Market (2013) by Monika Sosnowska, installation view at the Zacheta

Sosnowska (born 1972 in Ryki, Poland) is known for works inspired by dialogue with modernist architecture in its characteristic communist version of Polish People’s Republic (1947-1989). Some of the most recognizable features of that period are modular blocks of flats built of steel elements and reinforced concrete, which many people perceive as uncomfortable reminders of Poland’s communist past. Built during post-war building boom, grey and uniform housing estates remain a common sight throughout Polish cities and towns. Relatively cheap and quick to build high rises were once seen as modern and practical solution to housing crisis, but many did not pass the test of time. I have to add that in recent years many of those previously grim-looking housing estates have been renovated and painted in pleasant colour combinations, which is a big improvement, at least on the outside.

Many of Sosnowska’s works comment not only on the material side of architecture but also it’s psychological aspects. The utopian and egalitarian ideas behind many buildings were given a totalitarian twist during the Soviet period in Poland and other countries of the Eastern bloc. The system caused dehumanization and psychological damage of millions of citizens, who were forced to live in challenging conditions [1]. Generations of Poles grew up in almost identical soulless blocks of flats with cramped living spaces. Sosnowska’s work Przedpokój/Antechamber (2011-2020) addresses some of these problems (the English term antechamber sounds too grandiose as a description for this awkward semi-functional space, which main purpose was to lead towards other ‘proper’ rooms). The artist created a hostile-looking room, or some sort of an ‘anti-chamber’ rather than antechamber. Laid out across two rooms, the installation was built on an angular star-shaped plan. This illogical space, full of sharp angles and almost psychedelic wallpaper, which wouldn’t feel out of place in one of 1970s flats, was designed to have a disorienting effect on the visitor. It is essentially an art satire illustrating the unlivable quality of those spaces.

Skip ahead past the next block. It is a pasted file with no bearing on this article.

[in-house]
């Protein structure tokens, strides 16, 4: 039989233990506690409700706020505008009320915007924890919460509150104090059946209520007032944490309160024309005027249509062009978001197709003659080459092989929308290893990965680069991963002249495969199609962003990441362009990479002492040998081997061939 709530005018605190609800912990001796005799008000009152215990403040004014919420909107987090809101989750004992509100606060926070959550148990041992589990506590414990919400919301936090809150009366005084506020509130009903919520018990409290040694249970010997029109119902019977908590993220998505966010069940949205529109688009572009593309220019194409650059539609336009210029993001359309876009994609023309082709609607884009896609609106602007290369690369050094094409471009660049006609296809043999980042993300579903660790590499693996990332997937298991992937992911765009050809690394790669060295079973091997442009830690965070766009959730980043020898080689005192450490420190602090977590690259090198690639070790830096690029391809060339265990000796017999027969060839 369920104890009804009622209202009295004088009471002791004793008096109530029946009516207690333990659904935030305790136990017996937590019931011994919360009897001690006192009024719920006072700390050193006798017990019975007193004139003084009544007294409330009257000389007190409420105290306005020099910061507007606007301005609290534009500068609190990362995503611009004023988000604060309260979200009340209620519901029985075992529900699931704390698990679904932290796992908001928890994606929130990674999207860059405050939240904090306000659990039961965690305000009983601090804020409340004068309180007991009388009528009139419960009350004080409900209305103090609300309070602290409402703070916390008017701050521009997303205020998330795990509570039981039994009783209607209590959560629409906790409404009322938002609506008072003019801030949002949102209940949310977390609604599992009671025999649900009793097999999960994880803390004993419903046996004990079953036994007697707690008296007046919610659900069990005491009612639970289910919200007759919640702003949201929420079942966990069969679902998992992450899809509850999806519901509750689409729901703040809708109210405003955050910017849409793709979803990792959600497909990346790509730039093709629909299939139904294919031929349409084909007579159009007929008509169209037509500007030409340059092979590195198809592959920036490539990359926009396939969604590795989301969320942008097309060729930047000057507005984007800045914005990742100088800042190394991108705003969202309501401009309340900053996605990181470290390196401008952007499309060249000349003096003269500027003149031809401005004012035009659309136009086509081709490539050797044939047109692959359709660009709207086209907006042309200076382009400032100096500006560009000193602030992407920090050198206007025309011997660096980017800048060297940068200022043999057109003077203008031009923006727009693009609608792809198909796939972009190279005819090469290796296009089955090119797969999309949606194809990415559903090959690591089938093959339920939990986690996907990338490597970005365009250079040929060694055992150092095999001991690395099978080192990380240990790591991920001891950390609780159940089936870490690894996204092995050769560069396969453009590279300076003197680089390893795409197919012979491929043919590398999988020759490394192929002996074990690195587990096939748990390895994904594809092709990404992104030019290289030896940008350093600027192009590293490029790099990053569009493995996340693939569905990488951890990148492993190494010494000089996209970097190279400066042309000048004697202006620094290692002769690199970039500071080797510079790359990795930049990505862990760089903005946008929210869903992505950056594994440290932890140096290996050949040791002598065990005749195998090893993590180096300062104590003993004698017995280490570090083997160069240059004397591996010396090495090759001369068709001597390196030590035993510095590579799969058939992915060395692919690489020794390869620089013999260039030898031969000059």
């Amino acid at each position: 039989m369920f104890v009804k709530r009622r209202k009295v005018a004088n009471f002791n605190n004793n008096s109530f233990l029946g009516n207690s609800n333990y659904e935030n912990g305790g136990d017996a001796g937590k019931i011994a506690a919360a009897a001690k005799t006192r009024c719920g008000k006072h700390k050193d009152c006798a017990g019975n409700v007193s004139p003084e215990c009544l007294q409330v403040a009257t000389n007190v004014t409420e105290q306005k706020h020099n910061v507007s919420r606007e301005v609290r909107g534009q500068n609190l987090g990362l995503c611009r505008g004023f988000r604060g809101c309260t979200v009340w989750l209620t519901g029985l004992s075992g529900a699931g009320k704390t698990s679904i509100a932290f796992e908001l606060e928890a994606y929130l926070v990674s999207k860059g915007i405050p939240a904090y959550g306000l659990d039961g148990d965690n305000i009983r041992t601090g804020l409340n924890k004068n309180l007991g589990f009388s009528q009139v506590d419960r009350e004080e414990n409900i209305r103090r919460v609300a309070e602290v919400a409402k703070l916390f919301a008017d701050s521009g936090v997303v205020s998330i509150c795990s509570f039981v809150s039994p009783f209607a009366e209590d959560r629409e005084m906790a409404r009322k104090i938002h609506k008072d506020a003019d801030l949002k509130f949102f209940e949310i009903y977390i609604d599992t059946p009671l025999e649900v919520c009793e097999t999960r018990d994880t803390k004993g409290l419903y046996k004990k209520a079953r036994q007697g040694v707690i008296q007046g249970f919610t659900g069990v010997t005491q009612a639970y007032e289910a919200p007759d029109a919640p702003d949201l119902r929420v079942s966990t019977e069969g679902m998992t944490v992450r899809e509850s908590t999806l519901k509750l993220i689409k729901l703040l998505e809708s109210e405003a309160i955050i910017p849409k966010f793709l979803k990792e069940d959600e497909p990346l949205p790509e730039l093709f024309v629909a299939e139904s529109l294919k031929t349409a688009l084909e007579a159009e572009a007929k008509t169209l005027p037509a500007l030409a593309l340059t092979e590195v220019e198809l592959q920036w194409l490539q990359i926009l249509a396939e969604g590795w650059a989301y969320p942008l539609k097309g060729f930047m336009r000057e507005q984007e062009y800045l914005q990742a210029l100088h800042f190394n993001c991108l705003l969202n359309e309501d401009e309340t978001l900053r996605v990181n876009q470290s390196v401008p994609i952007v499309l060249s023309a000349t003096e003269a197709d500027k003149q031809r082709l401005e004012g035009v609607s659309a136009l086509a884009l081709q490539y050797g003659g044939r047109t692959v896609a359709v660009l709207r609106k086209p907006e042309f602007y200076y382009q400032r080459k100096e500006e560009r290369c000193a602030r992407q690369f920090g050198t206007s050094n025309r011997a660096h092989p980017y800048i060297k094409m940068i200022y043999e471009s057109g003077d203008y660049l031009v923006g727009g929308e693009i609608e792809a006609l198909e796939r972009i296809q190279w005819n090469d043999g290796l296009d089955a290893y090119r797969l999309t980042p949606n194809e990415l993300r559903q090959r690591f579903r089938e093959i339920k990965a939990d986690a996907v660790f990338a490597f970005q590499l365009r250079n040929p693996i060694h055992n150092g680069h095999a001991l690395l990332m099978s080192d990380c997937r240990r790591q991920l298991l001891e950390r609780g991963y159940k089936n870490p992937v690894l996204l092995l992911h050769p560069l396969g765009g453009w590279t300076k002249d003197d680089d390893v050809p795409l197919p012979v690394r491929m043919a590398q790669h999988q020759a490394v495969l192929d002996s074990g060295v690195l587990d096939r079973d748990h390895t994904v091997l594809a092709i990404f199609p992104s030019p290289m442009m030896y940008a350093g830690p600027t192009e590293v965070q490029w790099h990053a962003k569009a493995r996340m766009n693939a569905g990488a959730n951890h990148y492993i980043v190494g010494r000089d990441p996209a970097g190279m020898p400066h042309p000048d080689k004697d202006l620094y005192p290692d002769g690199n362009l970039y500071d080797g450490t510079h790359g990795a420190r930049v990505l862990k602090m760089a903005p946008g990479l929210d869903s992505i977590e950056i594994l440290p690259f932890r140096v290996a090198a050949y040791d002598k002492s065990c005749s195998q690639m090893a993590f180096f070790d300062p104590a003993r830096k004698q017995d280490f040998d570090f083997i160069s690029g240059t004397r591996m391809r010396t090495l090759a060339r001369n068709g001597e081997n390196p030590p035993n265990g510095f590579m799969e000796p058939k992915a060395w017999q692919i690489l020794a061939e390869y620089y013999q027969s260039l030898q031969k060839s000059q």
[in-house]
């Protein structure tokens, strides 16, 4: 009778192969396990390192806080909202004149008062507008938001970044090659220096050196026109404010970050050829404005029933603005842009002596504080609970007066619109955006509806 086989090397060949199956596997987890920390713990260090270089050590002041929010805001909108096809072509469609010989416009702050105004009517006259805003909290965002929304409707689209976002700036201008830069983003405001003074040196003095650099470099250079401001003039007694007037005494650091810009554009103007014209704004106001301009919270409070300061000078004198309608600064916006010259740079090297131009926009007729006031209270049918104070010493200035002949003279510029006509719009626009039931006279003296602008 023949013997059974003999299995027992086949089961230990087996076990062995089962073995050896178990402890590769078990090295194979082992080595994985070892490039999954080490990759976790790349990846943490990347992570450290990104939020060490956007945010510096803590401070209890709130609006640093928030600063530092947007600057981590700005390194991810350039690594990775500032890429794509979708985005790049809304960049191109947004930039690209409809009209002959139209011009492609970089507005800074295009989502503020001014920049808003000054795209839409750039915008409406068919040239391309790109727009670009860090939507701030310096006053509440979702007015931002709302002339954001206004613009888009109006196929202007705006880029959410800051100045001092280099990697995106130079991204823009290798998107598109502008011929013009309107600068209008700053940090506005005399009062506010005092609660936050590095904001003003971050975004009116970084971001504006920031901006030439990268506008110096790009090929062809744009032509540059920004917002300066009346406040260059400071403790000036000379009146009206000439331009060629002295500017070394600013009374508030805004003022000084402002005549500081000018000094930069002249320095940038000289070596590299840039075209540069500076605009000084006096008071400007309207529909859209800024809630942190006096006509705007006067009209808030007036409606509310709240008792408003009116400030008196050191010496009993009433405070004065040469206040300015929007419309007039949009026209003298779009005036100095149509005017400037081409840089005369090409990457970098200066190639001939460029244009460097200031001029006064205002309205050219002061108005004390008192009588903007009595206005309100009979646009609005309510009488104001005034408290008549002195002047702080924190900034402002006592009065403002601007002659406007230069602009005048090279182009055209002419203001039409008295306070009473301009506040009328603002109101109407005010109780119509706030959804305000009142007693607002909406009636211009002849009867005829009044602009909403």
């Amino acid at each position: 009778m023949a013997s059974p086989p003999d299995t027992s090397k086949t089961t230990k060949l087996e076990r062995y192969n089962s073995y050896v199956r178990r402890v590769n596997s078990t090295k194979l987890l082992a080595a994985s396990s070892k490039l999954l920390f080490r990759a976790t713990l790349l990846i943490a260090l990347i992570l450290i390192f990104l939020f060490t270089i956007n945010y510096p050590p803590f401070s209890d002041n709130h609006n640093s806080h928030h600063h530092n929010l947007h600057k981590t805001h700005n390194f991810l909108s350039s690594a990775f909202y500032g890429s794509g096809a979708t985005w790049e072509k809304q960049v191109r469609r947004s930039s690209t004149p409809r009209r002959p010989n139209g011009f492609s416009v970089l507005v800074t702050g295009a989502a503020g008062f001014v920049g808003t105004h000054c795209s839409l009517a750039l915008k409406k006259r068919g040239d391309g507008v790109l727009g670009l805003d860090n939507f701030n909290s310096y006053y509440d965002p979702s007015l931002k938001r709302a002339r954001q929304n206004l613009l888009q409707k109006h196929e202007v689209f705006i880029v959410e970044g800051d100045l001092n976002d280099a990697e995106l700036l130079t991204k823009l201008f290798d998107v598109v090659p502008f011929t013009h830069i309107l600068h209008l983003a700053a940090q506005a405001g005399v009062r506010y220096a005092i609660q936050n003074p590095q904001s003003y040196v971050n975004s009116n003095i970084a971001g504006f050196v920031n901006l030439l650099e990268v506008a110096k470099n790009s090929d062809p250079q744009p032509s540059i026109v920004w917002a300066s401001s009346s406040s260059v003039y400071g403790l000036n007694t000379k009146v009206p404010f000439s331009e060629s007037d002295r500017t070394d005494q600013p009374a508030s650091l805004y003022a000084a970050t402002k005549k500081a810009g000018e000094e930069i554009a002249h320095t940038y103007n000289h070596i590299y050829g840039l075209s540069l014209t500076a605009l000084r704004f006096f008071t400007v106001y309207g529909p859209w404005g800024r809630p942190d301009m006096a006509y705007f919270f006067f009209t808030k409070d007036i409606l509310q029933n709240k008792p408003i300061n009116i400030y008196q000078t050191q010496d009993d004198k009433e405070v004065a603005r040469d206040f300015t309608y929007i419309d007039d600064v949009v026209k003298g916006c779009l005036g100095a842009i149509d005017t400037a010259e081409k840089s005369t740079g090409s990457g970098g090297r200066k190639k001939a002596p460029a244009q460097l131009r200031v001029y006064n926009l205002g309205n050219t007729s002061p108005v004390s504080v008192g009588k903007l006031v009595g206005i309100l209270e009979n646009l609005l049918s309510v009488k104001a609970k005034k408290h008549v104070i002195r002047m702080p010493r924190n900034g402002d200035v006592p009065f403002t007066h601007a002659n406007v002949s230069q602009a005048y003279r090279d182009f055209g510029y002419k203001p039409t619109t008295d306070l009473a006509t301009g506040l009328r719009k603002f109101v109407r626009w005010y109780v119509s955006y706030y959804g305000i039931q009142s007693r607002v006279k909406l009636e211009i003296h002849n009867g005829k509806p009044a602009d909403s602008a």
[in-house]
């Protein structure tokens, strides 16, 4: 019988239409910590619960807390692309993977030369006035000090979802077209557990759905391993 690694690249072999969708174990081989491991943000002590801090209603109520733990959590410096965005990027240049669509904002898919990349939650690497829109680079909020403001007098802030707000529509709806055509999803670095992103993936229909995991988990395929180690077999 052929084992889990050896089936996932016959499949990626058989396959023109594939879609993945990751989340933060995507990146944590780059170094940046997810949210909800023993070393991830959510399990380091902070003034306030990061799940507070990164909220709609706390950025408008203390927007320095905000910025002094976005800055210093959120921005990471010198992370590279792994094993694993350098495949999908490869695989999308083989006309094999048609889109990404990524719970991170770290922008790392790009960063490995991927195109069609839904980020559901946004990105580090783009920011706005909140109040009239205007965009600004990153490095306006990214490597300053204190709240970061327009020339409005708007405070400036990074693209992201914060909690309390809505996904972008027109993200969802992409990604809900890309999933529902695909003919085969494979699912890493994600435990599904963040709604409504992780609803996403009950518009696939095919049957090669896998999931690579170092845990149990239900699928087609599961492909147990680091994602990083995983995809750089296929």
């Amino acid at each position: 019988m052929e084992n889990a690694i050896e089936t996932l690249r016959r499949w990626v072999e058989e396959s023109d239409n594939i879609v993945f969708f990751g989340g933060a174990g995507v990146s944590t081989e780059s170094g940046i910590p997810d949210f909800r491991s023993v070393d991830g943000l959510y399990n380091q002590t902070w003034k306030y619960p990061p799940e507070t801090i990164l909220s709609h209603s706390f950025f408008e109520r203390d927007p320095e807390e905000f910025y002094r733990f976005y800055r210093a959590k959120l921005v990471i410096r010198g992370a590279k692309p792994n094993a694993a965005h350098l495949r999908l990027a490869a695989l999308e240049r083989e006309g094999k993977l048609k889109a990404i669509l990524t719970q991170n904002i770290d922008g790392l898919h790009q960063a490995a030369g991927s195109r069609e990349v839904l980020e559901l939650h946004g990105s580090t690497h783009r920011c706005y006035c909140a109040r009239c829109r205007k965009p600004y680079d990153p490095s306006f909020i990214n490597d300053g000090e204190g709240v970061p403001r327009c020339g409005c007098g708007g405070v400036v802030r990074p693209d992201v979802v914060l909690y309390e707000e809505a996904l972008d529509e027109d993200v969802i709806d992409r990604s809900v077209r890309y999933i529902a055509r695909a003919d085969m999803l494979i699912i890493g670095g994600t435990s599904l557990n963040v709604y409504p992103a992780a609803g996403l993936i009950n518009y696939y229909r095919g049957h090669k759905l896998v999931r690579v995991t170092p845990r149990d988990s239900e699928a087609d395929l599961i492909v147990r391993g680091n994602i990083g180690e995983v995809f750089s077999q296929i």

Antechamber (2011-2020) by Monika Sosnowska, site specific installation at the Zacheta

Looking at some of Sosnowska’s sculptures and installations, particularly those referencing the architecture of the communist period I remembered the title of a 2006 book by Alexei Yurchak Everything was Forever, Until it was No More: the last Soviet generation. The collapse of USSR caused unexpected changes for the last Soviet generation from Yurchak’s book. Works by Monika Sosnowska address and challenge the idea of architecture as something permanent and stable. As it turns out, styles of architecture, just like the systems that created them, are anything but permanent.


Exhibition Monika Sosnowska at the Zachęta – National Gallery of Art in Warsaw runs from 24/07/20 until 25/10/20.

Read more:

Exhibition website:


[1] Transformacja. Sztuka w Europie Środkowo-Wschodniej po 1989 roku. Andrzej Szczerski, Wydawnictwo Uniwersytetu Jagiellońskiego, 2018, p.76


  1. A fascinating read. Really engaged with Sosnowska’s work. Maybe it’s because I’m viewing it at this particular moment in time but the tangled shapes and disorientation seem so apt in these Covid days

    Liked by 1 person